Time-lapse or 4-D Geophysics
Four-dimensional geophysics requires measuring one or more physical properties of a fixed volume of the earth over a period of time. The surveys are either continuous or repeated at intervals at the same locations. Taking the difference between the two surveys allows any changes that have occurred during the interval to be observed.
For the first time, MT has been used to map resistivity changes in a geothermal reservoir.
Now, 4-D or "time-lapse" MT is a reality. NEDO (New Energy Development Organization) of Japan funded the 4-D MT study as part of a project to develop a practical technology for geothermal reservoir monitoring and characterization. NEDO chose MT to map subsurface resistivity changes in and around the 1 km-deep steam-producing zones at the Ogiri Geothermal Field in West Japan. NMC (Nittetsu Mining Consultants) of Tokyo, Japan was the prime contractor for the project; Phoenix worked as a subcontractor to NMC.
MT is the only practical technique for sensing such deep resistivity changes, because it "sees" deeper than other EM techniques. MT costs less than controlled-source EM because MT requires no man-made energy source.
After feasibility studies by NMC were completed, Phoenix designed and installed a 30-channel MT monitoring system with 13 Phoenix System 2000 MTU data acquisition units.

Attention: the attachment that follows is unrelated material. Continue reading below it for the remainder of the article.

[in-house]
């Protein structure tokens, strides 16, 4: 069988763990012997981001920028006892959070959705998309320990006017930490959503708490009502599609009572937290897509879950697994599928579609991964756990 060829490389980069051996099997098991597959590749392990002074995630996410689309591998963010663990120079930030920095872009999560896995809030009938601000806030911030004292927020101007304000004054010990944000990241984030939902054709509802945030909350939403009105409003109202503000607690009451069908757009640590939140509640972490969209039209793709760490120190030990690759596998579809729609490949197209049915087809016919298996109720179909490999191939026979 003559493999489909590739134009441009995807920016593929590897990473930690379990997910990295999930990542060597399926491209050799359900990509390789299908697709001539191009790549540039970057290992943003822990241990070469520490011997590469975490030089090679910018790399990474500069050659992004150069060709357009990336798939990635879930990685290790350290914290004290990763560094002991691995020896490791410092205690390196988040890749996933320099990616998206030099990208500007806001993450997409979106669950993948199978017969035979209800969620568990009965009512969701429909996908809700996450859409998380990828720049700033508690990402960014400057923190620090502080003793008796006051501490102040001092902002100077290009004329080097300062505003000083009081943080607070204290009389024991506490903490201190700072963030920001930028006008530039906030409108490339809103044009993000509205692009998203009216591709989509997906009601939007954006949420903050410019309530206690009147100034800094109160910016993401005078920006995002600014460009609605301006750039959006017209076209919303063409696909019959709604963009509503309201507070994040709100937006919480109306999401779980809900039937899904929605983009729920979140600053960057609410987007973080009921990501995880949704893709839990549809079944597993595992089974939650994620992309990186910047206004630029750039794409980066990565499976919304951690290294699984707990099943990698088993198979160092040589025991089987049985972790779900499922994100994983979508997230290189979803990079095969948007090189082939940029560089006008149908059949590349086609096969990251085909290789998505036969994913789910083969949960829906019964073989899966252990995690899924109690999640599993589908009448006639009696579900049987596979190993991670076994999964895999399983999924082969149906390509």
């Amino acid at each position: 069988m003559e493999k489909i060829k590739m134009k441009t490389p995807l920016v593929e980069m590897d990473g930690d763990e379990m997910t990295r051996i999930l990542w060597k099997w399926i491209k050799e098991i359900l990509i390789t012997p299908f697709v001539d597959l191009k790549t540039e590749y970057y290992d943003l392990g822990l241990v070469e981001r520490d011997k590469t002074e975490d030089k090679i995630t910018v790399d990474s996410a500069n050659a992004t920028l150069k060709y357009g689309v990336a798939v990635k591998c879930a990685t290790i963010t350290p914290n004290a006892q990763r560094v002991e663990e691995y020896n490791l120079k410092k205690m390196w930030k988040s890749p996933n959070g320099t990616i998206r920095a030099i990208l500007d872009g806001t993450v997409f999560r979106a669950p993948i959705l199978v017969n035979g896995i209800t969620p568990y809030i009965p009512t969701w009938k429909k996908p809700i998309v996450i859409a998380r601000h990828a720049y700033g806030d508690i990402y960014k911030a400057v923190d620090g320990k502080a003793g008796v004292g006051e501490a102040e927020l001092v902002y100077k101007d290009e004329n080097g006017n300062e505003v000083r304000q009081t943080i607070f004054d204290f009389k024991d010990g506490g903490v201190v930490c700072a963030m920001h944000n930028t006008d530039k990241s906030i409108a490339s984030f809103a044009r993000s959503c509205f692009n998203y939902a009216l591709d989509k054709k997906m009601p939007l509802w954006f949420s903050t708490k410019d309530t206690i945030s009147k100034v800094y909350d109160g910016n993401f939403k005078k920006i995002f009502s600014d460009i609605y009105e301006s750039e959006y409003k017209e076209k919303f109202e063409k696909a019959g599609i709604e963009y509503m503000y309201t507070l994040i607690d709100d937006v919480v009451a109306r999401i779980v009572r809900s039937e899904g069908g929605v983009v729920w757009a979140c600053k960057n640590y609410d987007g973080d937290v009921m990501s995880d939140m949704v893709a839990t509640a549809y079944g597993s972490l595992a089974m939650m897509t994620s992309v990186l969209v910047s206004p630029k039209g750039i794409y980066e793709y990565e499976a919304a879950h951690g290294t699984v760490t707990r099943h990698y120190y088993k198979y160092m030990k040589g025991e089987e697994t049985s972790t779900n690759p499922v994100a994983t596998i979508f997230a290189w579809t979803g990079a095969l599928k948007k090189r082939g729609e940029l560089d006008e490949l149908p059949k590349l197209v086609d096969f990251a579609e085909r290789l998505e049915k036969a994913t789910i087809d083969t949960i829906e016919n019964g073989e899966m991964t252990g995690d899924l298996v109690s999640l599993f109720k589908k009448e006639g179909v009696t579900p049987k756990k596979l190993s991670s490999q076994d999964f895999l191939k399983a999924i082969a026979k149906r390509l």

Of these, six units (18 channels) in the main steam production zone are fully automated, with centralized power supply and continuous recording. Data is automatically transferred to a central site and processed. Various MT parameters and plots are computed and updated each day.
A fixed, continuous-recording system eliminates the extra cost and inaccuracies arising from repeated surveys. It provides data redundancy, and it can measure possible short-term changes which may occur between separate surveys.
Managing geothermal reservoirs
Knowledge of subsurface temperature variation due to movement of formation waters is important in managing geothermal reservoirs. The underground temperature regime must be maintained so as to permit continuous steam (or hot water) production for several decades, until an acceptable return on investment has been obtained.
As hot water and steam are withdrawn from the reservoir, adjacent groundwater (both hot and cool) moves into the reservoir to replace the withdrawn fluids. This is called hydrologic recharge. The generating plant separates the steam from the hot water; steam passes through the electricity-generating turbines, then cools and condenses to water. The cool water is re-injected into the geothermal reservoir at some suitable distance from the steam-producing wells.
The re-injected fluids and hydrologic recharge fluids move through the subsurface along faults, fractures and permeable beds. It is important to keep low-temperature fluids from invading the hot area around steam-producing wells. If the temperature is lowered, less steam is produced, lowering productivity. Geothermal wells are costly to drill (as much as $1 million), so one objective of geothermal reservoir monitoring is to maintain the quality of existing wells and reduce the need to drill new ones.